That’s OK, so long as we understand that every time we encounter “church” in the New Testament, it designates the people (ekklēsia), not a building. Edmund Clowney writes, “According to the Bible, the church is the people of God, the assembly and body of Christ, and the fellowship of the Holy Spirit.”2 Various biblical metaphors for the church—the family, the body, the temple, the flock (“congregation” originally meant “gathered flock”), and the nation—all serve to connect our understanding of “the church” to God’s people.

And what is our essential nature as the church, God’s people? It is that we are called of God, and on account of the renewing work of the Spirit in us, we are by ongoing faith and repentance responsive to that divine call. Paul prays for the saints in Ephesus that God would be glorified “in the church [ekklēsia] and in Christ Jesus throughout all generations” (Eph. 3:21). A few verses later, he urges the church “to walk in a manner worthy of the calling [klēseōs] to which you have been called [eklēthēte]. . . . There is one body and one Spirit—just as you were called [eklēthēte) to the one hope that belongs to your call [klēseōs] (Eph. 4:4–5).” The connection between the church’s name (ekklēsia) and divine calling (klēseōs) is clear.

Since the church originates with the divine call, the church’s first and foremost obligation (both at its inception and in its continuation) is to hear. All of the church’s worship, teaching, fellowship, and service flow from its fundamental capacity to hear the voice of its one Lord: “My sheep hear my voice, and I know them, and they follow me” (John 10:27). Accordingly, in each of Jesus’ messages to the seven churches of Revelation, our Lord concludes: “He who has an ear, let him hear what the Spirit says to the churches” (Rev. 2:7, 11, 17, 19; 3:8, 13, 22).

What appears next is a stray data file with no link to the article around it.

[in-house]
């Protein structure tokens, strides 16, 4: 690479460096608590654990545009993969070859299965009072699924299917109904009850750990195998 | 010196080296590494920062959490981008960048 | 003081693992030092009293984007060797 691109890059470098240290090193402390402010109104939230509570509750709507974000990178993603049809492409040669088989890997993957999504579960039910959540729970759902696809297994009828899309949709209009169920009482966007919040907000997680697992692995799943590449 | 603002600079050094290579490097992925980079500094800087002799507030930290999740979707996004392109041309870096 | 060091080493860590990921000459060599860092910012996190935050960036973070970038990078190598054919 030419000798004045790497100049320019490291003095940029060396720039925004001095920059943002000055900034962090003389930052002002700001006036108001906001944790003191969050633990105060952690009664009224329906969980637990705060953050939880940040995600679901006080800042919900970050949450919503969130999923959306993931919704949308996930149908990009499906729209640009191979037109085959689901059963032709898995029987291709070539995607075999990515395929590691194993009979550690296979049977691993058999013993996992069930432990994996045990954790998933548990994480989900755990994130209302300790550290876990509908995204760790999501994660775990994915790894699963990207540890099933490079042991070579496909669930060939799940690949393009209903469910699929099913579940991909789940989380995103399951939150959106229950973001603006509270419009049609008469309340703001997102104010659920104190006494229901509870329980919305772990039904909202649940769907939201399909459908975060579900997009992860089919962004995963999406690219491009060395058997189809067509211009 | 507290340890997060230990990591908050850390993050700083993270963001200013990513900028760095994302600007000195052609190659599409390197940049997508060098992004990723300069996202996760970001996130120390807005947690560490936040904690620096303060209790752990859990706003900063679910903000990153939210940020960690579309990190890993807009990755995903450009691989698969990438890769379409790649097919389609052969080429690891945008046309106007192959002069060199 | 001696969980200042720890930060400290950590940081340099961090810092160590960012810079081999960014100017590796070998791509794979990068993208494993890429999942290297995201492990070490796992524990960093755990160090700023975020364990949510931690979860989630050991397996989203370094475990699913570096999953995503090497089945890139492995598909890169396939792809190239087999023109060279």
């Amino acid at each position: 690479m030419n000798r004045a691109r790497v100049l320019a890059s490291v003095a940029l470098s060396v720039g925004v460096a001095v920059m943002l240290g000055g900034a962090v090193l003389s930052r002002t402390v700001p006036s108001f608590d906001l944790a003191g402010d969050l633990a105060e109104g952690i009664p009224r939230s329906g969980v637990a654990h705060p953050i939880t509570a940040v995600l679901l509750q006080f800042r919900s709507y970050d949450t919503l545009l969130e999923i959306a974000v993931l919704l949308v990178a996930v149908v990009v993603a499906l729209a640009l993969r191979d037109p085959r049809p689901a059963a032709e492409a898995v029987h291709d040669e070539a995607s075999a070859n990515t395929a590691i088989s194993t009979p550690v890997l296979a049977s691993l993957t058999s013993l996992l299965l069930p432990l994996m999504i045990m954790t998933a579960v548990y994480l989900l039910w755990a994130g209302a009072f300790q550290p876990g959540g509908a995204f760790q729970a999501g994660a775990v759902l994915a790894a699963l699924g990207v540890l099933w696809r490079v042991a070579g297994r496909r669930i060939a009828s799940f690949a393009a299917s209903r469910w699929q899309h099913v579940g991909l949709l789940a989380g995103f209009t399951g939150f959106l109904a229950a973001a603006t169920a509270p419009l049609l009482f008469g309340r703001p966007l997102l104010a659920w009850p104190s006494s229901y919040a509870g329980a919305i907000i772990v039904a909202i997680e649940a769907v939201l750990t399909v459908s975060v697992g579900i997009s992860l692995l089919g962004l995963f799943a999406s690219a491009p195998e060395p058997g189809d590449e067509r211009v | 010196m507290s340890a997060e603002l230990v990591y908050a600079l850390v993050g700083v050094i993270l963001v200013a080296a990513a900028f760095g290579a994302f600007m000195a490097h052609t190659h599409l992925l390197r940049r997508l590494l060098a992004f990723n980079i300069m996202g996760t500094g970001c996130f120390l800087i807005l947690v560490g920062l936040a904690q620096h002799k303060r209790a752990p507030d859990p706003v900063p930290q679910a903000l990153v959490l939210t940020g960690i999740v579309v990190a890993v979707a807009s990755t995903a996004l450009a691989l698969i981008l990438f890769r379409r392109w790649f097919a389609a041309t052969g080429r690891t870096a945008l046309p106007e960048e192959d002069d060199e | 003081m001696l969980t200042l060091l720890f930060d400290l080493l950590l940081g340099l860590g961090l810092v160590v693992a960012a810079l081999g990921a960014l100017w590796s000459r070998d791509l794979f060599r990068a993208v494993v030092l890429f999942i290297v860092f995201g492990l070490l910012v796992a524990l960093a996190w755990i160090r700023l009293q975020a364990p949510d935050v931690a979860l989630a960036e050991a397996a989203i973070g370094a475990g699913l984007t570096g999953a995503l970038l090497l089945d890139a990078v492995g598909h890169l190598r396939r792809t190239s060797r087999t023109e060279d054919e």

In the Reformed tradition, we distinguish between the “visible church” and the “invisible church.” The difference isn’t between the church building you can see and the church people you sometimes can’t see. Rather, it’s between the larger circle of people who you can identify because they’re members of the church—“consist[ing] of all those throughout the world that profess the true religion, together with their children” (Westminster Confession of Faith 25.2)—and the smaller circle of people to whom God, in His predestinating grace and regenerating power, has given ears to hear—“consist[ing] of the whole number of the elect that have been, are, or shall be gathered into one, under Christ the head thereof” (WCF 25.1). While ministers, elders, and deacons are called to lead and serve “the visible church,” their ministries should always press every member to make sure that he or she is responding to the divine call and thus belongs to the “invisible church,” hearing the voice of the Good Shepherd and following Him. Only when Jesus returns, separating the sheep from the goats, will the invisible church and the visible church be entirely one and the same—from then to all eternity (Matt. 7:21–23; 25:31–46).

Let us take care in our language and thought to recover and maintain, as best we are able, the biblical emphasis on the church as the people of God who respond to the call of God, to the voice of the Shepherd. Making our own feeble attempt at that, we have a twist on the children’s rhyme in our home. Instead of saying, “Here is the church / here is the steeple / open it up / and see all the people,” we reverse the sequence of the hand motions and say: “Here is the church / a saved-by-grace people / sometimes they gather / under a steeple.”

  1. Martin Luther attempted to make the same distinction in his translation of the New Testament into German. Instead of translating ekklēsia as Kirche, he used the word Gemeinde, which means “community.” ↩︎
  2. Edmund Clowney, The Church (Downers Grove, Ill.: InterVarsity Press, 1995), 28. ↩︎